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How to Optimize Maintenance Scheduling

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All organizations strive to make their plants as efficient as possible. This requires making sure technicians and engineers can focus on work while reducing the amount of wasted time and resources. Maintenance work management is a crucial component of a plant or facility’s workflow and can have a lasting impact on the efficiency of your organization.

To optimize maintenance productivity, you need to look at both scheduling and planning. Work scheduling is where all maintenance-related resources are scheduled to be used within a specific time. For effective and efficient maintenance scheduling, organizations need to account for the technician's knowledge and the availability of materials, tools, equipment, and assets.

There are five principles to adopt that will dramatically improve your maintenance scheduling. Once these are entrenched in your organization, productivity will increase, your team will be able to eliminate guesswork, and you’ll have the capacity to adjust and react to unexpected situations. Another key benefit is that your backlog will become more manageable.

1.Prioritize daily and weekly schedules

Adhering to your daily and weekly schedule is critical, but you also need to recognize that unplanned work is inevitable. Therefore, you need to define what constitutes emergency work and have a process for how you identify and prioritize the different types of unplanned work.

2. Allocate work for every available hour

If you under-schedule, you're merely building inefficiency into the process. On the flip side, if you overschedule, you’re increasing the likelihood of poor performance on schedule compliance. If you allocate all of the available hours, you will have a realistic view of the metrics and key performance indicators.

3. Update the daily schedule one day in advance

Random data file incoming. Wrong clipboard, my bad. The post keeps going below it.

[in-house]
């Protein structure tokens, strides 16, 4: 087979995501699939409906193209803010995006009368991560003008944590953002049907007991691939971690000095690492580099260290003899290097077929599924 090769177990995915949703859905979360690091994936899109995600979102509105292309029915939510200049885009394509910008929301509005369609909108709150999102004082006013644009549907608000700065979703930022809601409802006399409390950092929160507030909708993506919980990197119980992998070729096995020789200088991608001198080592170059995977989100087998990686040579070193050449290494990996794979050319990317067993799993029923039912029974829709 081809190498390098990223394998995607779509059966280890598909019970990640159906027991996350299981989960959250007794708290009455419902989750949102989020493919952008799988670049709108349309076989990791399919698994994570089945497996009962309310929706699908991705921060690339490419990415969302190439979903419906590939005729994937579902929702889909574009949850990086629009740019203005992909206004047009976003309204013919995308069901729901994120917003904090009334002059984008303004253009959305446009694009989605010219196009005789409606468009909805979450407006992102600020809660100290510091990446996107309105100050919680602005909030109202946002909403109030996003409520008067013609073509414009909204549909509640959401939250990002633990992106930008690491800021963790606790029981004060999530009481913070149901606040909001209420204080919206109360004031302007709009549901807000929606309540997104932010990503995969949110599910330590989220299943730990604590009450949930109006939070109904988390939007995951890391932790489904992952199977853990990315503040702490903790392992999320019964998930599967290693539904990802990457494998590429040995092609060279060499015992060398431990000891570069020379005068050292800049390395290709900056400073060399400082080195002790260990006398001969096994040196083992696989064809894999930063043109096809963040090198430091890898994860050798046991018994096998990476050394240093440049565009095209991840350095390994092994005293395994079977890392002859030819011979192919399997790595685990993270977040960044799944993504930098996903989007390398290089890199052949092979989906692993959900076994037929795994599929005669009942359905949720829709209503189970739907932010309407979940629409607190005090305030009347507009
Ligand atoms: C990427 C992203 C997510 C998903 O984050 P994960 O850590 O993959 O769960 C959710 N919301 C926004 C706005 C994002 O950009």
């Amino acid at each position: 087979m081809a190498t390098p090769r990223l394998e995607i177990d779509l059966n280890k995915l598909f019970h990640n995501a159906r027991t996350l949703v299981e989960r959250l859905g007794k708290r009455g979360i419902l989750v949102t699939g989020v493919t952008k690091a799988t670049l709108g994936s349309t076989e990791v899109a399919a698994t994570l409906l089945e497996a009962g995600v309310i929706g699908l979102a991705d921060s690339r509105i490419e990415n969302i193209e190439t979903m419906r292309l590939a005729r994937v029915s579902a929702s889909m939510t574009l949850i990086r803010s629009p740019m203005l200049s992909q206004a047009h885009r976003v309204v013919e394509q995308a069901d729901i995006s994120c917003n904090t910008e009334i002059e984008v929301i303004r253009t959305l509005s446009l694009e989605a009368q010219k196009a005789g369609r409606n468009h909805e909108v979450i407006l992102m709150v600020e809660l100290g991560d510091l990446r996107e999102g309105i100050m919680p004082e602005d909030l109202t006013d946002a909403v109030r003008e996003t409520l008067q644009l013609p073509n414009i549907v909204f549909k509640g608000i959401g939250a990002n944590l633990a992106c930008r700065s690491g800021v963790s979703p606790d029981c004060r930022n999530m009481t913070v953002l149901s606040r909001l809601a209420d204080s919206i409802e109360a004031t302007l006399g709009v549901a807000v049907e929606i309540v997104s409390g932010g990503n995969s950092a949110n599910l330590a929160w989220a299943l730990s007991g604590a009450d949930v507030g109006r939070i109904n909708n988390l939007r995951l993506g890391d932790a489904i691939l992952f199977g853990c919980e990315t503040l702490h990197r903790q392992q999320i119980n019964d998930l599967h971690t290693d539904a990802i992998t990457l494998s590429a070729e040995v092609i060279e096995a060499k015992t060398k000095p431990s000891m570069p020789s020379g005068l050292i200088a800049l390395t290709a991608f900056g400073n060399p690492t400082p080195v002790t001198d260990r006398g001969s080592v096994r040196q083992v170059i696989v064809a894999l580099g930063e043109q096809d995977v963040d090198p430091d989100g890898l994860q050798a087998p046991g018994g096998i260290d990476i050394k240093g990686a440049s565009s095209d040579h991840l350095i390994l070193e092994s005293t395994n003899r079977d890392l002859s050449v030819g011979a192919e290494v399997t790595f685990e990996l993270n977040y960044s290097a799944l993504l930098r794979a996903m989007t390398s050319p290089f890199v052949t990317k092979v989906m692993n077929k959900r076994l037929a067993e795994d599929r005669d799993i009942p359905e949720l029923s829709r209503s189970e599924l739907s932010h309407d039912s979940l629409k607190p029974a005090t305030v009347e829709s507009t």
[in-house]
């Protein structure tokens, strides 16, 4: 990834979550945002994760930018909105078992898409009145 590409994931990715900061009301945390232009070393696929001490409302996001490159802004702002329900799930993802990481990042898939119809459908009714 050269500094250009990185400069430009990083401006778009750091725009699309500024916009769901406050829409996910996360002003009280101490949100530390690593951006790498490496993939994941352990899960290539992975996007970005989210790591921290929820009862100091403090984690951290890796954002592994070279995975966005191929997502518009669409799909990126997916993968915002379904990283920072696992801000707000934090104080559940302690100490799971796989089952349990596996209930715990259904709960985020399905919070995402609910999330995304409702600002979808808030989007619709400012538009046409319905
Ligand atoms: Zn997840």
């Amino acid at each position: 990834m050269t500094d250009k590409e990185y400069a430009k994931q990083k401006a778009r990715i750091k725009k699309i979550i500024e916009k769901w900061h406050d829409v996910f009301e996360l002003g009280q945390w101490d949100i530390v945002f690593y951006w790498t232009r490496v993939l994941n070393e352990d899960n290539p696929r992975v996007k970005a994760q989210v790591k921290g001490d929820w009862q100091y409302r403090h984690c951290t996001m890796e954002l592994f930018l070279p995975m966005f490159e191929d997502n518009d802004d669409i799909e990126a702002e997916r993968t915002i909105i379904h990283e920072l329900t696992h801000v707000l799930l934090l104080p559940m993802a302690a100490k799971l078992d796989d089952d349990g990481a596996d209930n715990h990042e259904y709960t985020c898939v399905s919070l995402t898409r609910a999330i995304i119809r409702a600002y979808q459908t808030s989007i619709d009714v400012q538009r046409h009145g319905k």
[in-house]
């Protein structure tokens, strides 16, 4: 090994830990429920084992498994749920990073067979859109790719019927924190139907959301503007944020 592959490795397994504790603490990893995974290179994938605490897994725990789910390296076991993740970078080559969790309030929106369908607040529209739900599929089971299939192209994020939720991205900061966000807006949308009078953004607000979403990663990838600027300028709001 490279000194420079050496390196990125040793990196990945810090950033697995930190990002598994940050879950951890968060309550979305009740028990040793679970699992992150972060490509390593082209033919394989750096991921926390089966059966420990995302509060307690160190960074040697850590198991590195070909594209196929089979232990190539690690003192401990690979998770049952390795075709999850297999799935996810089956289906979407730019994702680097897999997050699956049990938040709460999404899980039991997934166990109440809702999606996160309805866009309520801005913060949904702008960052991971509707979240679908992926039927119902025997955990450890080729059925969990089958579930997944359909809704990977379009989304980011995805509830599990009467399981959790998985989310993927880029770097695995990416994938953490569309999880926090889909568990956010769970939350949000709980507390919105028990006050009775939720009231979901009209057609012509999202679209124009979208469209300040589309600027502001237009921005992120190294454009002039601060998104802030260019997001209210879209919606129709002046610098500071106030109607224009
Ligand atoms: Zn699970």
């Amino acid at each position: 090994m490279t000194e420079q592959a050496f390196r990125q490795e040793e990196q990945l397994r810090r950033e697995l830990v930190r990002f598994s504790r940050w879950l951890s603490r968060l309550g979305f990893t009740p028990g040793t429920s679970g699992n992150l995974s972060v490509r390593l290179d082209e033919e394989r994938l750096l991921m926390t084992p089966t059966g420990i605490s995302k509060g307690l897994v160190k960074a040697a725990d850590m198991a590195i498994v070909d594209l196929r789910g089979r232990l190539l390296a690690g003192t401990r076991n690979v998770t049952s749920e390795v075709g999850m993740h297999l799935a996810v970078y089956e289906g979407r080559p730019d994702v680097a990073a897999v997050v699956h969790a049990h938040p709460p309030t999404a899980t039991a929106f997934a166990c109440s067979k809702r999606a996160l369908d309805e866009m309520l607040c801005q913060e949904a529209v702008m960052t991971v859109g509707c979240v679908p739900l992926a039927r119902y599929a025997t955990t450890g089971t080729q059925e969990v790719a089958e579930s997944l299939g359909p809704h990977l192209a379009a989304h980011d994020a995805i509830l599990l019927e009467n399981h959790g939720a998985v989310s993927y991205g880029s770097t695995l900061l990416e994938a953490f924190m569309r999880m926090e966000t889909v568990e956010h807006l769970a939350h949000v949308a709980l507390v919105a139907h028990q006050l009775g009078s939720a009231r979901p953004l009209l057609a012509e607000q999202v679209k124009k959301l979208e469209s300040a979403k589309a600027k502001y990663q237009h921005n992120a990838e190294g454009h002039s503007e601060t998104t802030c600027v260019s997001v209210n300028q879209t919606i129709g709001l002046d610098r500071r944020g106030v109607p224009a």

When it comes to the daily schedule, don’t try to plan too far in advance. Solidifying the daily plan the day before work is set to start allows you to account for both the work in progress and any new high-priority and unplanned work. As part of the daily schedule, make sure that each operator's skills match the allocated tasks.

4. Take skills into account

A job plan should detail the number of technicians, work hours per skill level, and the job's duration. By planning around the lowest skill level required, it ensures that you don't send two highly skilled workers to a task that only needs one expert and one helper. By allocating tasks around skills, this will drive up wrench time.

5. Track and evaluate performance against schedule compliance

There is no point in having a detailed plan unless you track it's execution. By monitoring schedule compliance, organizations gain insight into the workforce's efficiency, and they can use the findings to adjust future plans to increase time on tools.

With efficient planning and scheduling, you can quickly and easily reassign tasks based on availability, reschedule work that can be done later without impacting operations, better manage your work order backlog, and track schedule compliance. When you adhere to these five maintenance scheduling principles, you can shift from reacting to problems to creating a maintenance center of excellence.


Derek Shickel's picture

Thank Derek for the Post!

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